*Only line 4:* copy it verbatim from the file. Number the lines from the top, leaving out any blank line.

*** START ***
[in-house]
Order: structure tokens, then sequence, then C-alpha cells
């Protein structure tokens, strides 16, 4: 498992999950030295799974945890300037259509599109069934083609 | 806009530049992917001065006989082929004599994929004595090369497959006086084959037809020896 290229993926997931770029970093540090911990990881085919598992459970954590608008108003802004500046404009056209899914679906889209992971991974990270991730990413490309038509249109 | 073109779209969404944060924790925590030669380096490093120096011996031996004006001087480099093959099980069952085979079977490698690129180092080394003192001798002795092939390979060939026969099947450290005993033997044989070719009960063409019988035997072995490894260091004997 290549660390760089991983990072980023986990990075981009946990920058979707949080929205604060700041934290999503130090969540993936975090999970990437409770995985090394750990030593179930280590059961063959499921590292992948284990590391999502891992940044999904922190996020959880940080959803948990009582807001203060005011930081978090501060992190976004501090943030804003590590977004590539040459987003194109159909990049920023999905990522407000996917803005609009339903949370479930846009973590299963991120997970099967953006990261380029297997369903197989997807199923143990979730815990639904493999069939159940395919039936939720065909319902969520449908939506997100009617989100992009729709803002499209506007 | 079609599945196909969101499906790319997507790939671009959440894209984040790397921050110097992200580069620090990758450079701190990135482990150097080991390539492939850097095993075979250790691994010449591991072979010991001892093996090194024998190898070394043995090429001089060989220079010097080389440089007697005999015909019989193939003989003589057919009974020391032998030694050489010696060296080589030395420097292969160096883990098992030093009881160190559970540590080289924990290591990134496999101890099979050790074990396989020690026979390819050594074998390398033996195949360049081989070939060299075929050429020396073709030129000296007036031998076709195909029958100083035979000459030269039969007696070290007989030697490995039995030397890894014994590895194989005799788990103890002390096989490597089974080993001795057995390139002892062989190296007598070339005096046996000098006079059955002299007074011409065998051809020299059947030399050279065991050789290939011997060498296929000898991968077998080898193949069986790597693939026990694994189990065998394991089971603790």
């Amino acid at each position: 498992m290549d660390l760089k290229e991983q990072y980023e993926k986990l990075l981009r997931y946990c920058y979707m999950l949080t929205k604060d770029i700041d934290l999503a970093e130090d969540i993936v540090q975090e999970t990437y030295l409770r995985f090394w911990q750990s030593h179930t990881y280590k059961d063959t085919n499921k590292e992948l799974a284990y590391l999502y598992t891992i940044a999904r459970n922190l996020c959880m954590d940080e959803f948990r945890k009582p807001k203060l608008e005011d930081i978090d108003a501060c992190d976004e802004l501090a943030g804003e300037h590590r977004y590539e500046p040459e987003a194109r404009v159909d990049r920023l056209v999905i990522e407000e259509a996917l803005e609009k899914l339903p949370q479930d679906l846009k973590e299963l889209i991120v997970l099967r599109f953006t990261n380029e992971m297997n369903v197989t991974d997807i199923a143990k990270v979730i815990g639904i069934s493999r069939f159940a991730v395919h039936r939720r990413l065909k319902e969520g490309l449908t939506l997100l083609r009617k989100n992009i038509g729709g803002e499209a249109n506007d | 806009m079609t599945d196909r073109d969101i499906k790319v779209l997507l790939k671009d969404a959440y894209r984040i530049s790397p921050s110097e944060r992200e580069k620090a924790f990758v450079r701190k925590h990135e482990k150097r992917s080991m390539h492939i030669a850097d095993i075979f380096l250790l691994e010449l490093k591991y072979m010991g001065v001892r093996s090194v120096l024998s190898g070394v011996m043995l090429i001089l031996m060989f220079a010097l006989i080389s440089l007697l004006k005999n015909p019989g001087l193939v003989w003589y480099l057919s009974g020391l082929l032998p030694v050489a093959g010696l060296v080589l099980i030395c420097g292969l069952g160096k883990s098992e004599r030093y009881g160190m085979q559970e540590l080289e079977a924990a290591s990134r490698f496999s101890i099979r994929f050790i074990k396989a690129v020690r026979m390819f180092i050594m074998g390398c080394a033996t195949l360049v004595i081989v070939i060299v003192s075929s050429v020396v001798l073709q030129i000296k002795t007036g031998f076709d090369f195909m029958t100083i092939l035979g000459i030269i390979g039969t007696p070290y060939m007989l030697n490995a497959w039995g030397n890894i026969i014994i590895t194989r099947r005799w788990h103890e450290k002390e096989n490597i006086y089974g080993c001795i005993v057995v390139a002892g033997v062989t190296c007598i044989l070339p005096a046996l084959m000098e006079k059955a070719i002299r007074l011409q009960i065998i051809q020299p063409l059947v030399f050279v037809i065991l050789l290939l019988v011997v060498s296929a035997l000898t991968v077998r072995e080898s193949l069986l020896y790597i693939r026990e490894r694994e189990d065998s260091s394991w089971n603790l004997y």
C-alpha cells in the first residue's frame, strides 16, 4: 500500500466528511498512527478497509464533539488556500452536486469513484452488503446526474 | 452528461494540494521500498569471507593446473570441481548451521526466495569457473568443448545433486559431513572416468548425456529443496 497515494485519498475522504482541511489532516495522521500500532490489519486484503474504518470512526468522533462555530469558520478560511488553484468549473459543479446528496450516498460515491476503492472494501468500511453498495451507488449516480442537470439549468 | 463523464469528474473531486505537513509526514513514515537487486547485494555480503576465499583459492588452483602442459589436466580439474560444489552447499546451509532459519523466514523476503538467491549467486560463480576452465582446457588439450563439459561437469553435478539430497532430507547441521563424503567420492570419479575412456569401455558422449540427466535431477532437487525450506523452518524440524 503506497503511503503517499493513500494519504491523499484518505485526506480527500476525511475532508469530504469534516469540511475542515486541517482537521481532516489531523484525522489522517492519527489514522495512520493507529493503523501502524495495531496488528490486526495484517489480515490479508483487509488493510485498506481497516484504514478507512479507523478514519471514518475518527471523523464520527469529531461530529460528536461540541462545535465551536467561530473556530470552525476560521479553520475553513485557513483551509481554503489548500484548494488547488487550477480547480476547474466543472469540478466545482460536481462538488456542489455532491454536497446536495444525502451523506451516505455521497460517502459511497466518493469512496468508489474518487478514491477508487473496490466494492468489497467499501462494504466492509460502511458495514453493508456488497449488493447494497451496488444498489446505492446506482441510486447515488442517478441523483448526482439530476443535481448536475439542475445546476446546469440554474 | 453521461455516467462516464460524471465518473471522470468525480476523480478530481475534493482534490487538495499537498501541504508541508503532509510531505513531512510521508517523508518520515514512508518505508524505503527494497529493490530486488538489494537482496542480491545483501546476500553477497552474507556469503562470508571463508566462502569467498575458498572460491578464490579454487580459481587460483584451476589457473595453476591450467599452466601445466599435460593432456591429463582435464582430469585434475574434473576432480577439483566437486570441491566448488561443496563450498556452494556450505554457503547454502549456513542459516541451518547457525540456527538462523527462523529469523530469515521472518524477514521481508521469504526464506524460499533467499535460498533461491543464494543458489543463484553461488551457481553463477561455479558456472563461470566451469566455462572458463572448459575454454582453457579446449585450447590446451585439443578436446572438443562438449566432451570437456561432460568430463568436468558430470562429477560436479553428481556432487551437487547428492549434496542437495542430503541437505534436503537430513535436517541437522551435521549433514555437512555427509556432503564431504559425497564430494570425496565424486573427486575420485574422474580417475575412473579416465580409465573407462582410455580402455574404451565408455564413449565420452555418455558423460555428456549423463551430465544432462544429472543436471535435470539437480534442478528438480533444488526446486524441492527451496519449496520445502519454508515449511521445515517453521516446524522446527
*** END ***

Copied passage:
């Amino acid at each position: 498992m290549d660390l760089k290229e991983q990072y980023e993926k986990l990075l981009r997931y946990c920058y979707m999950l949080t929205k604060d770029i700041d934290l999503a970093e130090d969540i993936v540090q975090e999970t990437y030295l409770r995985f090394w911990q750990s030593h179930t990881y280590k059961d063959t085919n499921k590292e992948l799974a284990y590391l999502y598992t891992i940044a999904r459970n922190l996020c959880m954590d940080e959803f948990r945890k009582p807001k203060l608008e005011d930081i978090d108003a501060c992190d976004e802004l501090a943030g804003e300037h590590r977004y590539e500046p040459e987003a194109r404009v159909d990049r920023l056209v999905i990522e407000e259509a996917l803005e609009k899914l339903p949370q479930d679906l846009k973590e299963l889209i991120v997970l099967r599109f953006t990261n380029e992971m297997n369903v197989t991974d997807i199923a143990k990270v979730i815990g639904i069934s493999r069939f159940a991730v395919h039936r939720r990413l065909k319902e969520g490309l449908t939506l997100l083609r009617k989100n992009i038509g729709g803002e499209a249109n506007d | 806009m079609t599945d196909r073109d969101i499906k790319v779209l997507l790939k671009d969404a959440y894209r984040i530049s790397p921050s110097e944060r992200e580069k620090a924790f990758v450079r701190k925590h990135e482990k150097r992917s080991m390539h492939i030669a850097d095993i075979f380096l250790l691994e010449l490093k591991y072979m010991g001065v001892r093996s090194v120096l024998s190898g070394v011996m043995l090429i001089l031996m060989f220079a010097l006989i080389s440089l007697l004006k005999n015909p019989g001087l193939v003989w003589y480099l057919s009974g020391l082929l032998p030694v050489a093959g010696l060296v080589l099980i030395c420097g292969l069952g160096k883990s098992e004599r030093y009881g160190m085979q559970e540590l080289e079977a924990a290591s990134r490698f496999s101890i099979r994929f050790i074990k396989a690129v020690r026979m390819f180092i050594m074998g390398c080394a033996t195949l360049v004595i081989v070939i060299v003192s075929s050429v020396v001798l073709q030129i000296k002795t007036g031998f076709d090369f195909m029958t100083i092939l035979g000459i030269i390979g039969t007696p070290y060939m007989l030697n490995a497959w039995g030397n890894i026969i014994i590895t194989r099947r005799w788990h103890e450290k002390e096989n490597i006086y089974g080993c001795i005993v057995v390139a002892g033997v062989t190296c007598i044989l070339p005096a046996l084959m000098e006079k059955a070719i002299r007074l011409q009960i065998i051809q020299p063409l059947v030399f050279v037809i065991l050789l290939l019988v011997v060498s296929a035997l000898t991968v077998r072995e080898s193949l069986l020896y790597i693939r026990e490894r694994e189990d065998s260091s394991w089971n603790l004997y």